What are the traditional coffee-to-milk ratios for Cappuccinos and Lattes?

We are traditionalists and biased towards espresso-based milk drinks like lattes and cappuccinos, and believe that the traditional recipes for these drinks (outlined below) produce the best-tasting ratios.

While ratios have changed over time, the most traditional ratios for each drink are as follows:

Drink Drink Size Espresso Amount Milk Amount Froth


5 ounces

1.4 ounces (double shot)

3.5 ounces

1.5cm of thick foam


9.5 - 10 ounces

1.4 ounces (double shot)

8.1 ounces

1.0cm of foam (not as thick)


The cappuccino ratio balances espresso and milk perfectly, similar to the flat white. The only difference is the amount of froth at the top of the drink. Some people prefer a single shot of espresso in their cappuccinos, but we still recommend a double shot.

Cappuccino Recipe:

Our recipe uses a 20g double shot of espresso (some traditional recipes call for a single shot) with a 1:2 ratio, resulting in 40g (1.4 ounces) of espresso extraction. We then add 100g (3.5 ounces) of milk, creating a perfect 5-ounce cappuccino with 1.5cm of thick milk foam.


A latte is the milkiest drink among the classics, and the proportions of milk to espresso should be tightly controlled.

Latte Recipe:

Our recipe uses a 20g double shot of espresso with a 1:2 ratio, resulting in 40g (1.4 ounces) of espresso extraction. We then add 230-240g (8.1 ounces) of milk, resulting in a 9.5-9.9 ounce latte with 1cm of thick milk foam at the top of the drink.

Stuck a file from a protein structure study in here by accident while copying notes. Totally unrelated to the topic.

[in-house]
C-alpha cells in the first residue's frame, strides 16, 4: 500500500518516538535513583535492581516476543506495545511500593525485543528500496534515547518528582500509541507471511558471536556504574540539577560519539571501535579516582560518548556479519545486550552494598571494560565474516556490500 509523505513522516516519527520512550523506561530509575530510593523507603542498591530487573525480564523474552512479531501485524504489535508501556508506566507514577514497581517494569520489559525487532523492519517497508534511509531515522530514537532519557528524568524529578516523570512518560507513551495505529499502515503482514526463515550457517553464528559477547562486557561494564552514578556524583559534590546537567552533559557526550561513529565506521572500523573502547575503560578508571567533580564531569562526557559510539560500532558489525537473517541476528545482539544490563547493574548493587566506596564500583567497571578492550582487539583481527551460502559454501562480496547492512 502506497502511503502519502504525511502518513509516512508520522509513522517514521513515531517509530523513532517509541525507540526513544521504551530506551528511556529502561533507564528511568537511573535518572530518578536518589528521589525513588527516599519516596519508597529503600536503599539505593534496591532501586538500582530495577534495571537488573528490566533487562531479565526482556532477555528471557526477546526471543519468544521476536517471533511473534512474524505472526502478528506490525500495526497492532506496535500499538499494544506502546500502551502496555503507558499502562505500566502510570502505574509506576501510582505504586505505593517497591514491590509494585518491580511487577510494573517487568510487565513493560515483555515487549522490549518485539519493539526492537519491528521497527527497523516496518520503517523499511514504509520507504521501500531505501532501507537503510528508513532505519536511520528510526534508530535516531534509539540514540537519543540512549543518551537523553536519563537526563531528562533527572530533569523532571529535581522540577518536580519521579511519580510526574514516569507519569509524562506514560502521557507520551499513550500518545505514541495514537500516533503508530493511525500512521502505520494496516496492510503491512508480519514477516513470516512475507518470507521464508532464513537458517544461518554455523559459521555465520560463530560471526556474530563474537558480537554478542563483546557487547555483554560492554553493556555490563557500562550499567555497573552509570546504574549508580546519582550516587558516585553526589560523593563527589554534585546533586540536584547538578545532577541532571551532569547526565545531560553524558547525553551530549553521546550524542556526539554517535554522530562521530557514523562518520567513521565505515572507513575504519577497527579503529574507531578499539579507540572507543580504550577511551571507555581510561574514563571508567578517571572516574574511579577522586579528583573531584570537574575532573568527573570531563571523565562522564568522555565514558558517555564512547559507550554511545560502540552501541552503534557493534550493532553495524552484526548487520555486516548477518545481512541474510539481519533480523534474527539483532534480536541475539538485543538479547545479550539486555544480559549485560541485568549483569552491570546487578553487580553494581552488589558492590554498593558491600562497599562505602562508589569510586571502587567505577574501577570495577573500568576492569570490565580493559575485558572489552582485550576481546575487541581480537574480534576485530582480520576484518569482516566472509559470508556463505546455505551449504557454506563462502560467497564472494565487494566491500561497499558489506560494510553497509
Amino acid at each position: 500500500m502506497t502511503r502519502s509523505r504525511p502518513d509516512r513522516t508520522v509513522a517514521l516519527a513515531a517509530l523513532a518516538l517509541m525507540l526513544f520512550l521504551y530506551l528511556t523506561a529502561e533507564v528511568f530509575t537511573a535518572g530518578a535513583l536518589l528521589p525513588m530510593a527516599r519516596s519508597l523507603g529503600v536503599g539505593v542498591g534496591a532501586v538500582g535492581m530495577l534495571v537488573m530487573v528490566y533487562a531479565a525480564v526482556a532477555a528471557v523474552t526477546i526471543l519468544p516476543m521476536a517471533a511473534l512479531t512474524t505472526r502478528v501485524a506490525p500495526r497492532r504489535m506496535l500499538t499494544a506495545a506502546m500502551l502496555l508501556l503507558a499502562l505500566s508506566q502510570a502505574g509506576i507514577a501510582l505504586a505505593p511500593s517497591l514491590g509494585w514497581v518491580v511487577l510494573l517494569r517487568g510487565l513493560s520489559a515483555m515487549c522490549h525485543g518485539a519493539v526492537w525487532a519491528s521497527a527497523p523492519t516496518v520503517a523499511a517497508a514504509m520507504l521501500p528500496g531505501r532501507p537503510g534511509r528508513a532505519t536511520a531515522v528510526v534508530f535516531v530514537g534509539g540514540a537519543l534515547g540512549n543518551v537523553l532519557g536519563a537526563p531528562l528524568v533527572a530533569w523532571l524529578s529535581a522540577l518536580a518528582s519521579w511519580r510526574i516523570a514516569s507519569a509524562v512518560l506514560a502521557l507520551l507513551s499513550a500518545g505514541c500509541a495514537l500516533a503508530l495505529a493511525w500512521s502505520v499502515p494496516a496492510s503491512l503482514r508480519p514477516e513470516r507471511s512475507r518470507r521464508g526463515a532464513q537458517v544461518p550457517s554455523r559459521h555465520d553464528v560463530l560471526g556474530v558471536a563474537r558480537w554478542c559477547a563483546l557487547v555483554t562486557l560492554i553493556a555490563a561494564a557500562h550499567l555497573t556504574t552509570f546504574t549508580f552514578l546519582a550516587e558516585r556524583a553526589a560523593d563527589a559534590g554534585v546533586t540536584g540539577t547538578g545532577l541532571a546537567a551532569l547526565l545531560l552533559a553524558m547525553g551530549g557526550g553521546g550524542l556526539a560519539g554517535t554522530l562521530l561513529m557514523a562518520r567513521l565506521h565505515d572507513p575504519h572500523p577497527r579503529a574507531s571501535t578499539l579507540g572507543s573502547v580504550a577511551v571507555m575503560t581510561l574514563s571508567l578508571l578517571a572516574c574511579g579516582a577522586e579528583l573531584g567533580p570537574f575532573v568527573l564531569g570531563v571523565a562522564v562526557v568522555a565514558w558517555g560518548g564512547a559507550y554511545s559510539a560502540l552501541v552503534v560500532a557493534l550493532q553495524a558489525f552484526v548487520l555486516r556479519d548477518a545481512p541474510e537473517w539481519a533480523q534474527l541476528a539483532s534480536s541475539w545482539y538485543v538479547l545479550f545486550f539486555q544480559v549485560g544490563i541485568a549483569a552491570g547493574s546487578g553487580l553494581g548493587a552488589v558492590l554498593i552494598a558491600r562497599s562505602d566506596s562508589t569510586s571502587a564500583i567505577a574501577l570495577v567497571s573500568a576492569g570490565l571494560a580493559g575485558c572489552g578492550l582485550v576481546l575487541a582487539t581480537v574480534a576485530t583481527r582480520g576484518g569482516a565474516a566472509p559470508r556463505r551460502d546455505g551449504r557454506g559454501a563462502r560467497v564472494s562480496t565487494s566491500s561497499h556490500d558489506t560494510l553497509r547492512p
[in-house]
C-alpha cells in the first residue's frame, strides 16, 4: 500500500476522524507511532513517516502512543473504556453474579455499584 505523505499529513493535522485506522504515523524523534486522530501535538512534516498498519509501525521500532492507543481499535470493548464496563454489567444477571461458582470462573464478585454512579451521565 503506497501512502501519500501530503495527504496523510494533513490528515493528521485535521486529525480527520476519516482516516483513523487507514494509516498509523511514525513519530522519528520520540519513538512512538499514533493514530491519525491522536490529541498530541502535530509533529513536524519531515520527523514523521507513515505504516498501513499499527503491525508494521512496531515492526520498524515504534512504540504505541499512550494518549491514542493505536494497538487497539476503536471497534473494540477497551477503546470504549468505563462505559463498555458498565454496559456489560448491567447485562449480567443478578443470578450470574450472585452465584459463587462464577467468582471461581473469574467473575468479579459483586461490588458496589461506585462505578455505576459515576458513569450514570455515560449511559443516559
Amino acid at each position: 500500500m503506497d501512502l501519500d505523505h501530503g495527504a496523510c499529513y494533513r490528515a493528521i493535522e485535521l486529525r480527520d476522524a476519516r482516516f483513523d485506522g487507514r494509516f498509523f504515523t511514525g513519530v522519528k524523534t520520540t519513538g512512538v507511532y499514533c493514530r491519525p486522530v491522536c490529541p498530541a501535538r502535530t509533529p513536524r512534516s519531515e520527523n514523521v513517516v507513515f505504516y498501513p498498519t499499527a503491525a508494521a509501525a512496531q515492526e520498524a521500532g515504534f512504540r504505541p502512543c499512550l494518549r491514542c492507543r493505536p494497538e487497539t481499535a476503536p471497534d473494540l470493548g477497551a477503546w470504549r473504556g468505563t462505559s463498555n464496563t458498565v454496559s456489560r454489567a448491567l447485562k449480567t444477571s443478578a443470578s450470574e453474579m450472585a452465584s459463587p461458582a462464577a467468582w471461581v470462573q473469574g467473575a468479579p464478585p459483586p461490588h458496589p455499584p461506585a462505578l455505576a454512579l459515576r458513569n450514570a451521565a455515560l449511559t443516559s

We have also created a simple 8-step tool to calculate the milk-to-espresso ratio for five popular drinks - latte, cappuccino, flat white, cortado, and macchiato - at varying strength levels and using either single-shot or double-shot espresso, while still maintaining the traditional milk-to-espresso ratio.

Why traditional recipes have changed

The growth of coffee shops like Starbucks has led to a significant increase in the size of drinks, with cup sizes ranging from 8 oz (short), 12 oz (tall), 16 oz (grande), to 20 oz (venti). Starbucks serves its standard cappuccinos in 8 oz cups, while lattes are a whopping 12 oz. This is 2-3 oz larger than the traditional recipe, causing a discrepancy in the espresso-to-milk ratio. The trend of larger drinks also leads to higher prices and increased demand, as consumers want larger drinks they can take with them on the go.